It is also on record that the Gen. SaniAbacha-led regime offered Kokori ‘juicy’ appointments and cash gifts – in the real sense – which the labour leader rejected in the face of intimidation and military dictatorship. He stood firm on his pro-democracy principles; he did not compromise but put his life at risk and strengthened the union in the interest of Nigerians. Darlington should also know that Kokori equally fought for freedom of speech and expression which he (the writer) is enjoying today.

However, people behind social or mainstream media to discuss national issues must be professionals who can apply their creativity appropriately rather than inflame the polity by being snide and scornful. The use of the media to make snarky remarks or to display sarcasm to overheat the polity must be condemned and eschewed at all times. I urge all well meaning Nigerians to consider every desperate fabrication against Chief Frank Ovie Kokoro baseless and take them with a pinch of salt.

Kokori’s laudable and meritorious antecedents have consistently made him to be a beautiful bride to all and sundry. He will never be part of corruption or any group or groups that have mis-managed the fortunes and opportunities of the country in very acquisitive manner. Chief Frank Ovie Kokoro is very pleased to be the Chairman of NSITF; and will ever be grateful to Mr. President for having such a credible platform to display his unique leadership credentials once again for his motherland, Nigeria.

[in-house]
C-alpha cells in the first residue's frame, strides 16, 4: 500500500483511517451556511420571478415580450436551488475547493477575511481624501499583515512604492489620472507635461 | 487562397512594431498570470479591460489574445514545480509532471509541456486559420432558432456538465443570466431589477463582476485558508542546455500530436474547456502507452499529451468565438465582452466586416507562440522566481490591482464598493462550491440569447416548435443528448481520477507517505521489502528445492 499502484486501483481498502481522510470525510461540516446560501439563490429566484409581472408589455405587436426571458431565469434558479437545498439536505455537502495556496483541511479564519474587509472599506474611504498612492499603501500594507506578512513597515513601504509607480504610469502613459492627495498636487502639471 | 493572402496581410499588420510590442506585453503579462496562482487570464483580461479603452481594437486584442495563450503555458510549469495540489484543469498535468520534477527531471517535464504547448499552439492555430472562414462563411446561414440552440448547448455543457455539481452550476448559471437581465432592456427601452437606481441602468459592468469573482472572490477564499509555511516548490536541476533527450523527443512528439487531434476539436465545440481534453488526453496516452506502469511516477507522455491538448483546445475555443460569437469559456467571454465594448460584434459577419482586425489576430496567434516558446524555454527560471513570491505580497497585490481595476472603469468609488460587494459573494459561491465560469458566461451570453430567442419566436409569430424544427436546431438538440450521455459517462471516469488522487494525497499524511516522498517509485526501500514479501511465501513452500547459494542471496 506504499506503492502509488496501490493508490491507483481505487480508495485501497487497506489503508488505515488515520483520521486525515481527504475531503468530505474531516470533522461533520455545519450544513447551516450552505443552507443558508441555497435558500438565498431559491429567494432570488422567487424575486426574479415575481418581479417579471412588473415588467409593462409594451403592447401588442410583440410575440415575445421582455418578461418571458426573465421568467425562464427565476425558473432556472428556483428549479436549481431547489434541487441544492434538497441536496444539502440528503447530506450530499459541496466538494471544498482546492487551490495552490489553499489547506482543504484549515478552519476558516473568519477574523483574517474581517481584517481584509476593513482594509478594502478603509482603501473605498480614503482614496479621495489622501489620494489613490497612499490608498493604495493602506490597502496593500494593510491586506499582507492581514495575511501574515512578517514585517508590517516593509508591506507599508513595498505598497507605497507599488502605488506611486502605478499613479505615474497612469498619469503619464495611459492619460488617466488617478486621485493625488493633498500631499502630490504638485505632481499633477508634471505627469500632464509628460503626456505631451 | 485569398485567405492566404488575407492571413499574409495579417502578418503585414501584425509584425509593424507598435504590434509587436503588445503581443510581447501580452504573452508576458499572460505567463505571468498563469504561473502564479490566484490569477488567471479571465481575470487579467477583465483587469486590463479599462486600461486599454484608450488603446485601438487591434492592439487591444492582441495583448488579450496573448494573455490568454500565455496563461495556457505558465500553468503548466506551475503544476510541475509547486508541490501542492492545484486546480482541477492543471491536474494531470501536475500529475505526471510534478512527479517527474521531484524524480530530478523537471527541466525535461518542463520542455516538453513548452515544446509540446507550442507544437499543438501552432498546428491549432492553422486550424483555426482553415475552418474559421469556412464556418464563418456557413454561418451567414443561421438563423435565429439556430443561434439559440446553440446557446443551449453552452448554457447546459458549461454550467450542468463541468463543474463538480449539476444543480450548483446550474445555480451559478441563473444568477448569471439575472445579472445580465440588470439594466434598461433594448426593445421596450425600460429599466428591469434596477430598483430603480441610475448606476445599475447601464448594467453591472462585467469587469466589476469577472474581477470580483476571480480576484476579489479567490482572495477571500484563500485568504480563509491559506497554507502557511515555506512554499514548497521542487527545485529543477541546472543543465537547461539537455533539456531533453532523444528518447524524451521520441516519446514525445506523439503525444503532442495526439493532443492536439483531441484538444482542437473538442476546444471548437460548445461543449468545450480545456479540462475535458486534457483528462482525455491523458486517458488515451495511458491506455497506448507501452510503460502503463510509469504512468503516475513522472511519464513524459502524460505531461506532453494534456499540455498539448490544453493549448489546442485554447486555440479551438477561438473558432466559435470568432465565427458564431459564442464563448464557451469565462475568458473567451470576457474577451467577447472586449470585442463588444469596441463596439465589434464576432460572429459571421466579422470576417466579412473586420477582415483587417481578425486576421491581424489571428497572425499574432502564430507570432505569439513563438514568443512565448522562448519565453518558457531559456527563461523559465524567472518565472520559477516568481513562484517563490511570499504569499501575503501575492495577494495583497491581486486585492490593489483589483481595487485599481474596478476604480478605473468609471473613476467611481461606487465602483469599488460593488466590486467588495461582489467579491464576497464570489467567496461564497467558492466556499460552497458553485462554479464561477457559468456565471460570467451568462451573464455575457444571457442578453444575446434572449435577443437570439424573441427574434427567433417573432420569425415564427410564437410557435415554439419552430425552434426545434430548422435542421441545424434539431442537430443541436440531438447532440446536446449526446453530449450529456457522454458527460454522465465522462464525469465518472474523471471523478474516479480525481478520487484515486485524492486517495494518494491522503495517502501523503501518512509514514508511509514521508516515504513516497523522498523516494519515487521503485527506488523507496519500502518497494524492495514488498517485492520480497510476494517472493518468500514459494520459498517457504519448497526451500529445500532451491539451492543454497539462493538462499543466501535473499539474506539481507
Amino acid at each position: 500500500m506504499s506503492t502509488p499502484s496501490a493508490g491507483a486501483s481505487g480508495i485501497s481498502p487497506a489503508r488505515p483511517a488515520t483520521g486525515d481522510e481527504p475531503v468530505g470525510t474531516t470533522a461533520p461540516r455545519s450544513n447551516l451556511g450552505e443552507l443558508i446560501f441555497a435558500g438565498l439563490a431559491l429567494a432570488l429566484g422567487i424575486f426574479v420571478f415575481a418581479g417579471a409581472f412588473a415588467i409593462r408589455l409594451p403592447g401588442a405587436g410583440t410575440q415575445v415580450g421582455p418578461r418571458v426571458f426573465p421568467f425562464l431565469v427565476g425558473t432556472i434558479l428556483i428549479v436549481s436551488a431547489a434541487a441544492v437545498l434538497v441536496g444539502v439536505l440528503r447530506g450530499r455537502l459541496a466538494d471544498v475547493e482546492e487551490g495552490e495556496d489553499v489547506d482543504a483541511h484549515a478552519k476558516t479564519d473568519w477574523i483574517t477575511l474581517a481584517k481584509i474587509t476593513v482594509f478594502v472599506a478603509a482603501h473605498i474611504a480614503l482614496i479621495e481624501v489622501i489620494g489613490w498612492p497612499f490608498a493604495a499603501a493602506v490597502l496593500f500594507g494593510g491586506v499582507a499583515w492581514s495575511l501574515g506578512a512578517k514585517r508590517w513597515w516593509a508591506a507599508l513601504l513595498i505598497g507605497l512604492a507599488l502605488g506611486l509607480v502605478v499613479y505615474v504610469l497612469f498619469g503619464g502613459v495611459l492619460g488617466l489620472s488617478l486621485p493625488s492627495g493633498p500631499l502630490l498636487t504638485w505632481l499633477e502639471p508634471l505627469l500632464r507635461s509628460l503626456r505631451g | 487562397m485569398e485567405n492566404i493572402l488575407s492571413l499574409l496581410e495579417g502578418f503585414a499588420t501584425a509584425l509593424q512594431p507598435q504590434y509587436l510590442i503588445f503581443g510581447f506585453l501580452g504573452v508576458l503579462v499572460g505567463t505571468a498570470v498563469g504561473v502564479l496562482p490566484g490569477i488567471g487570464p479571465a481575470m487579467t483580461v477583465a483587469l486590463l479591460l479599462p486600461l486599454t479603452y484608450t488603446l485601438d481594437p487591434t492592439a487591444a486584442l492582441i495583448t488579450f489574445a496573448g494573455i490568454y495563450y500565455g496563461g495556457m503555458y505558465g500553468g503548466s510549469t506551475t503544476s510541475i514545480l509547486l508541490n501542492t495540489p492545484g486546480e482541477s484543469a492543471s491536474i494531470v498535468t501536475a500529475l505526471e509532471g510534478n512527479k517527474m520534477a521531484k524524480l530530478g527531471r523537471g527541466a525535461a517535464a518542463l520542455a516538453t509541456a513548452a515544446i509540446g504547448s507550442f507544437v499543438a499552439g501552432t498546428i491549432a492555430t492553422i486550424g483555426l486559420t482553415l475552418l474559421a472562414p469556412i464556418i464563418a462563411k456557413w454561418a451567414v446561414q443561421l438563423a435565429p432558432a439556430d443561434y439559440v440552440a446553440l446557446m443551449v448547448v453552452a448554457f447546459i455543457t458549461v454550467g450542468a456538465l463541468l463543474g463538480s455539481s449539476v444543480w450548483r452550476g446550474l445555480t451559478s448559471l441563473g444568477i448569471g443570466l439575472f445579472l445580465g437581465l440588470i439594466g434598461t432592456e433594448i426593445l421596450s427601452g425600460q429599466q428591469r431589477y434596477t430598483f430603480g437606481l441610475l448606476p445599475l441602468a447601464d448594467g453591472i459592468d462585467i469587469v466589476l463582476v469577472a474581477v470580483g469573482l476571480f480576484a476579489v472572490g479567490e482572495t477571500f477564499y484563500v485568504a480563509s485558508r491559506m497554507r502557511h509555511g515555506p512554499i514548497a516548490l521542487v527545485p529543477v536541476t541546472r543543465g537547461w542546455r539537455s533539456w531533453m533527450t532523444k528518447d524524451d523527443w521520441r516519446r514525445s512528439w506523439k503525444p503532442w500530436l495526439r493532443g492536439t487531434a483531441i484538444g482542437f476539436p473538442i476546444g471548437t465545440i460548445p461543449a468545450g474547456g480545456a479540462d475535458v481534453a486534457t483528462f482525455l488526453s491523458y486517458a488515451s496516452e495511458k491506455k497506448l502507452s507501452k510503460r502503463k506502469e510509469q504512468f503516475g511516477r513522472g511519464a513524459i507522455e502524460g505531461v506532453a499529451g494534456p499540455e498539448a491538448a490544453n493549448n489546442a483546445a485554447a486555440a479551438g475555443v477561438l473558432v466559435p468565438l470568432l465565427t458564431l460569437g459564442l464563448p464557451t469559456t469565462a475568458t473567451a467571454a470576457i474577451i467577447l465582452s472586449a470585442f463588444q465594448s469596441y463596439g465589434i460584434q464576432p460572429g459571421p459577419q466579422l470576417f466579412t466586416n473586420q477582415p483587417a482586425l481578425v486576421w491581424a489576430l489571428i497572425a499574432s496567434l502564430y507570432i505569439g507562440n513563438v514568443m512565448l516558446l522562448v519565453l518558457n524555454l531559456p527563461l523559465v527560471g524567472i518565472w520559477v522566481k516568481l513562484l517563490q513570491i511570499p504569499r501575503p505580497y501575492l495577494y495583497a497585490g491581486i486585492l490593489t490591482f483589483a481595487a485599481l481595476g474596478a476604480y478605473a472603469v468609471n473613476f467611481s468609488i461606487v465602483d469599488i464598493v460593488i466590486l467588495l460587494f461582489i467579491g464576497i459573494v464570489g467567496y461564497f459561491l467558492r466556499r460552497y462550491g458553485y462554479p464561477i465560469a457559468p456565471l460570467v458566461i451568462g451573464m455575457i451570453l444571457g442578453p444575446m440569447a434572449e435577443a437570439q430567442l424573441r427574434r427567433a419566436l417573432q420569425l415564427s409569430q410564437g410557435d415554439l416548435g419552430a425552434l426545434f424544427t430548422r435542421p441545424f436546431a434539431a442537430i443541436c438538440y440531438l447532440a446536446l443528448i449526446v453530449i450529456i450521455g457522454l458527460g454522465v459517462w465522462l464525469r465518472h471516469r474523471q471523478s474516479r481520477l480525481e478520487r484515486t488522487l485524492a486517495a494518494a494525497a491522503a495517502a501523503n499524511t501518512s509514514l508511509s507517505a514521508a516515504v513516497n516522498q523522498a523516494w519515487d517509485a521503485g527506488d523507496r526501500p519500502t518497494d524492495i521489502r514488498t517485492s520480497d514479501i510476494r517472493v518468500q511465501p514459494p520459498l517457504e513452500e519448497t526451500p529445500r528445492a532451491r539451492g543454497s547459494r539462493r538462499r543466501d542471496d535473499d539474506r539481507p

On this note I urge Darlington Anule to do the honorable thing by apologizing to the elderstateman, Chief Kokori. Honestly he doesn’t deserve such insult, he is one Nigerian who should be celebrated and not disparaged, judging from his impeccable track records and sacrifices which have over time made Nigeria an indivisible and liveable entity for us all.

Similarly, I am using this medium to crave the indulgence of the Honourable Minister of Labour and Employment, Dr. Chris Ngige, who I strongly hold in high esteem not to allow himself to be used by anyone to distort the wheel of progress in Nigeria. My hope and wish is to see Chief Kokori to be formerly and officially inaugurated as the new board Chairman of NSITF and very soon too. He is capable of clearing any mess that may have taken place and prevent other ones.

*Hon Joseph Akinlaja is Chairman House of Reps. Committee on Petroleum Resources Downstream and was Former General Secretary of NUPENG and Deputy President, Nigeria Labour Congress.